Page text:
Bruno said...

[lynnette] "Yes, I understand that people are still concerned with things that happened 1400 years ago."

Good point. I mean, look at all those Christians running around.

Lynnette In Minnesota said...

Good point. I mean, look at all those Christians running around. Bruno

Yes, it is. And it does apply to anyone who can only see the past and not the future.

Lynnette In Minnesota said...

There's something else I wanted to say.

I read that Shariati piece, Kid. I found it rather disjointed and rambling. I prefer the writing style of Al-Wardi.

Anyway, I understand that the conflicts within Iraqi society are not something that can be easily wiped away. Whether they stem from events thousands of years ago or more recently. And my suggestion to "get over it" may seem simplistic in light of the depth of the feelings of the people involved. But it is the only solution that will allow the region to move forward.

I sometimes bring up the Israeli/Palestinian conflict in discussions. No, it is not to try to get you to feel all warm and fuzzy about Israel. At least not entirely. ;) It is also to try to remind you of what can happen if problems are not dealt with up front. Conflicts that degenerate into that kind of standoff serve no good purpose. I don't care how much pride or land is involved.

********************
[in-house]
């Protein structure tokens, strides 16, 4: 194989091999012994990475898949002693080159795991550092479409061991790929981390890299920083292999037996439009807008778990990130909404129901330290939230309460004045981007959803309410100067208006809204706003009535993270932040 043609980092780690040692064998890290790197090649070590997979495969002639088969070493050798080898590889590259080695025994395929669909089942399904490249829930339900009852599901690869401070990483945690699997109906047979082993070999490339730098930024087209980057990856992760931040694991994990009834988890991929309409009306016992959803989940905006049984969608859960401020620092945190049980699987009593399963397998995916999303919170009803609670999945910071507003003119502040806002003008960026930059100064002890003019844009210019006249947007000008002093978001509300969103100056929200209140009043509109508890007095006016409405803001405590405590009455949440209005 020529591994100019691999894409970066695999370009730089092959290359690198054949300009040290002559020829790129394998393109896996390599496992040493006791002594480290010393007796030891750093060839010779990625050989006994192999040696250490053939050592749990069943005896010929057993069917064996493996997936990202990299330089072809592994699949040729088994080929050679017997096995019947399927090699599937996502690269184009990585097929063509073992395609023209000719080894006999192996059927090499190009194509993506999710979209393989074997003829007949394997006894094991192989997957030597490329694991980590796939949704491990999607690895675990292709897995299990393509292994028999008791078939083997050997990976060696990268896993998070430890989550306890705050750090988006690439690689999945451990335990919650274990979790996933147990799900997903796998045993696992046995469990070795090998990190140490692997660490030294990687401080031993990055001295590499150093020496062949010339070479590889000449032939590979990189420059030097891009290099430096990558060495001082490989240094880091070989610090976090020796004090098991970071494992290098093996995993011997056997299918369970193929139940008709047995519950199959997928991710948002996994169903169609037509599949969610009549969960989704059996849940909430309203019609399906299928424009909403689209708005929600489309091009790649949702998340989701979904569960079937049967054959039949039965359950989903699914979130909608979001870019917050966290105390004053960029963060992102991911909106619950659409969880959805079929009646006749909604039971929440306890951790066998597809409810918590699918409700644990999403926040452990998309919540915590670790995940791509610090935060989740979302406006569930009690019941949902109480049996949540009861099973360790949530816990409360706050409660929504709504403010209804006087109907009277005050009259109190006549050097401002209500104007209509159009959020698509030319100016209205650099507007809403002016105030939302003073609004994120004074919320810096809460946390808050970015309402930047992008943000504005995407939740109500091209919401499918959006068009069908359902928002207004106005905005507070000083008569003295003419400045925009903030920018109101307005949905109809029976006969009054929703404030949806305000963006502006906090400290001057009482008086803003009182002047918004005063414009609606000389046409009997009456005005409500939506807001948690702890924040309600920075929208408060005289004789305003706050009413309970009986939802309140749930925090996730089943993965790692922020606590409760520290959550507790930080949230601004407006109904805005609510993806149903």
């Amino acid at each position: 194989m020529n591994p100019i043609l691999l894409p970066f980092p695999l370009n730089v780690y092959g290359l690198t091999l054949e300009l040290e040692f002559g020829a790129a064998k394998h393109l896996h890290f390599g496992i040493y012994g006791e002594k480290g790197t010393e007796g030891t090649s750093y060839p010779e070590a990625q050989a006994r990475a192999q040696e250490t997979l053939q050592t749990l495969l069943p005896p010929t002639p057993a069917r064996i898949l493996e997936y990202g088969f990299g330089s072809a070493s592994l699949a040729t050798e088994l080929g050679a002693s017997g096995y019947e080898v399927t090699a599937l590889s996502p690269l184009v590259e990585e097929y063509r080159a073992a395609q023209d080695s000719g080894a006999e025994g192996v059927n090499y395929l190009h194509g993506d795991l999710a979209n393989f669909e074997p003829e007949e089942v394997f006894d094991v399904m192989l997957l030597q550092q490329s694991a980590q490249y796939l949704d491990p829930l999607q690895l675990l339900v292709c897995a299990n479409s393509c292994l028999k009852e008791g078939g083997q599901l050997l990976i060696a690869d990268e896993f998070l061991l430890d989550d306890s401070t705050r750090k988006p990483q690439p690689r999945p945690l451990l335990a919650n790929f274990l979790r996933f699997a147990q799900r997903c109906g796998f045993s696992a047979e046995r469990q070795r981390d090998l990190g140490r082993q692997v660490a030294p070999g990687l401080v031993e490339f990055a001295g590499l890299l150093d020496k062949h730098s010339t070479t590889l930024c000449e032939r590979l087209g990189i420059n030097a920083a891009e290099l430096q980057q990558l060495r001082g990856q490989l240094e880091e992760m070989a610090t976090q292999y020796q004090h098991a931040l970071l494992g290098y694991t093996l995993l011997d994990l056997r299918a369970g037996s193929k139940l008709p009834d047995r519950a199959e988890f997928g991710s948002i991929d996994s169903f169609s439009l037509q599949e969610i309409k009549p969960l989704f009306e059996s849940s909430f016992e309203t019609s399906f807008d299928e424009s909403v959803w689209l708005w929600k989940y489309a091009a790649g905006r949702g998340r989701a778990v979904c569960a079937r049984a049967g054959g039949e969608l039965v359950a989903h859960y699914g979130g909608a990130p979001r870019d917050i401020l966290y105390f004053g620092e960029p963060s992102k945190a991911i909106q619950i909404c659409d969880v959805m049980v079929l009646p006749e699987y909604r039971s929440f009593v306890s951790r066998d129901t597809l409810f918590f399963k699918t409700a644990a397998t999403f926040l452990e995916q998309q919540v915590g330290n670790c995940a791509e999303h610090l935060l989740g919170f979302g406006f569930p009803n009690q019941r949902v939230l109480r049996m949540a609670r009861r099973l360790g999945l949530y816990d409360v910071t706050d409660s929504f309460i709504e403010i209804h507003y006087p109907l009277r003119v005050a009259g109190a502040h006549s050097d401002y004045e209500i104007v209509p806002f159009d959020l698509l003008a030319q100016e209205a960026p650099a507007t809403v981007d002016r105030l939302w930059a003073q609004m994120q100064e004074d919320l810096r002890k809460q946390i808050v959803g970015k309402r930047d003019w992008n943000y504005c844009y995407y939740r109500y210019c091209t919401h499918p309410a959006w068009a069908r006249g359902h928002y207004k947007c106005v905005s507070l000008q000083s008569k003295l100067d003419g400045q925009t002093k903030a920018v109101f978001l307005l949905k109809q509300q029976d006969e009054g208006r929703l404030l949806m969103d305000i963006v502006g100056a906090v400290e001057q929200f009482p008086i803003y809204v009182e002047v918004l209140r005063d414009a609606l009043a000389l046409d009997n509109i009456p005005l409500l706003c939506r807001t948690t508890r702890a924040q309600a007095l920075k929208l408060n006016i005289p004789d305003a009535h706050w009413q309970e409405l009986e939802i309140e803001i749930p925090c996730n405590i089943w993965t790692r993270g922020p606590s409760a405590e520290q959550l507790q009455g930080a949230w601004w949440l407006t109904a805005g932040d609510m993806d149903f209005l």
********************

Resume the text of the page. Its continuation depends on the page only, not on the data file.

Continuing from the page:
Anonymous said...

Kid, does your computer ever get tired with all those words coming out of it?
Thank you for a thought provoking piece of work. I note that most of the quotes in the comments come from the first part of the essay. I tried to read the entire thing in one sitting, but found my attention wandering after a while. I will try to get back to this.
I see that The USA has agreed to back up the government in Iraq. This would seem to put us in the middle of all this s-vs-s bad feelings.
I don't think anyone in our government considered this before we launched the invasion. Even if our troops were greeted as liberators, it would not make the sunnis and shia kiss and make up.
Blogspot has declared war on me and my sites. I cannot post under my own handle.

Anonymous said...

I am Shia and Iranian and I enjoy calling Umar ibn al-Khattab an asshole (he was Imam Ali's pet dog), Aisha a whore (daughter of a pimp named Abu Bakr) and Othman a pussy.
I curse the "sahaba" because they were murderers like the Sunnis who are killing Shia pilgrims in an-Najaf and Karbala. You are right, there will never be peace between us. I wait for the day we will shred the Al-Khalifa to pieces, and unite Bahrain with al-Hasa and al-Qatif and form a united Bahrain Shia republic.